November 17, 2014

Witnesses: Don’t Adopt, Do Adapt

By Dr. Ken Broda-Bahm: 

Adapt don't adoptIt is one of those irritating word pairs in English, like “your” and “you’re” – similar spelling and sound, but different meaning and frequent confusion. “Adopt” means to “take something as your own,” while “adapt” means to “make an alteration in response to a situation.” The meanings are different, but both figure prominently in the advice I give to witnesses: When being questioned by opposing counsel in either cross or deposition, it is a bad idea to adopt what you’re given by opposing counsel, but a great idea to adapt to the unique circumstances.

It is also one of those situations where litigation communication is at odds with conversational practice. In relaxed settings, we tend to adopt the style and substance of our partners in conversation – to entrain ourselves so we are sharing the same terms and mimicking the same style. Following that tendency when an adversary is taking our testimony, however, can have bad consequences. In this post, I’ll address both the perils of adopting, as well as the advantages of adapting for the deponent or the trial witness in cross-examination.

Don’t…

Don’t Adopt Opposition’s Facts

Last week in a witness prep session, counsel was pressing the witness on some detailed product specifications, sharing facts from the manual and asking for a reaction. “If you say so…” the tired witness replied. “No,” came a chorus from all of us listening: “If you say so,” is never the right response when the “you” in question is opposing counsel. Don’t take something as gospel just because the adverse party tells you or seems to know. There are exceptions, for example when the attorney says, “I’ll represent to you that…” when you can answer on the express assumption that it is true. But otherwise, don’t let yourself be informed by the party that is trying to do you in.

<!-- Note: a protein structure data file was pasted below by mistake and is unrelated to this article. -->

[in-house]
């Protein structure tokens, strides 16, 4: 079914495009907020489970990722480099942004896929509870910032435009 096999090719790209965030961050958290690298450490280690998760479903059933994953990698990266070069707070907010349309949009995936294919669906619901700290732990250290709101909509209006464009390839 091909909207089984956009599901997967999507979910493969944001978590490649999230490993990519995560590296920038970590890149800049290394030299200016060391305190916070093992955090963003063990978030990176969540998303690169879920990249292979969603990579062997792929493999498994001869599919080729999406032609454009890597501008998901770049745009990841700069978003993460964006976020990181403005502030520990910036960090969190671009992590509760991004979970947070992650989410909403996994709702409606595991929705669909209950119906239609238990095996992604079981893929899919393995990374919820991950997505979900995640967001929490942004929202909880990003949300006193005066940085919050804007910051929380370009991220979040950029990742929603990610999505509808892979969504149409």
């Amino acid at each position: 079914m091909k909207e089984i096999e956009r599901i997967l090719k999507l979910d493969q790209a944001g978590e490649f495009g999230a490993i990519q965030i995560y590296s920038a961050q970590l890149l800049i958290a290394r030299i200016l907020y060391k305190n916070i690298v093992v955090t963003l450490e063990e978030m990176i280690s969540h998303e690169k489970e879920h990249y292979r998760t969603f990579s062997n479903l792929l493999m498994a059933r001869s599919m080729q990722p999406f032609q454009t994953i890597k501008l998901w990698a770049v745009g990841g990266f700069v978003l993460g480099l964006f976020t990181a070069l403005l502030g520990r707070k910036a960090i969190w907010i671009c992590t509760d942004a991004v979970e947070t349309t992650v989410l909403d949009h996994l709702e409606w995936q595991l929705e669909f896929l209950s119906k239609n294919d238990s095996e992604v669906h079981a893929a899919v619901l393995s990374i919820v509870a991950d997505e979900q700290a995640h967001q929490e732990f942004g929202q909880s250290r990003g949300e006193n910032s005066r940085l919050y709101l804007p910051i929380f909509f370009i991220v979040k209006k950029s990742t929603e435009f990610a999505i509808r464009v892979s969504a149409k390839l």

Don’t Adopt Opposition’s Language

We once had a deposition in which a doctor was asked if he was “completely ignorant” of the patient’s condition. “Yes,” the doctor replied, “I was completely ignorant of her condition at that point.” Those are probably not the words the doctor would have chosen on his own, so he shouldn’t adopt them from opposing counsel. And it can be more subtle than that: Even if the doctor had simply said “Yes,” he would have signed on to opposing counsel’s word choice. Answering in your own words can be critical when the other side is trying to plant language or frame the case in a particular way. When using the current Reptile approach, for example, med-mal plaintiffs have a strong interest in framing the case around the concept of “safety.” The best rule of thumb: Pick your own terms.

Don’t Adopt Opposition’s Tone

Reciprocity is one of those basic foundations of human communications leading us to want to meet aggression with aggression, or friendliness with friendliness. In a testimonial setting with opposing counsel, either can be dangerous. The express or implied insults that can accompany aggressive questioning can cause the unprepared witness to respond in kind and adopt a hostile tone or to turn the criticism back toward the questioning attorney: “Well, if your question reflected more understanding of the technology, perhaps I’d be able to answer it more clearly.” That’s not a good idea. Remember, the most important audience for the testimony, whether in deposition or trial, is not opposing counsel; it is a real or potential jury. With that audience in mind, keep a cool and patient tone.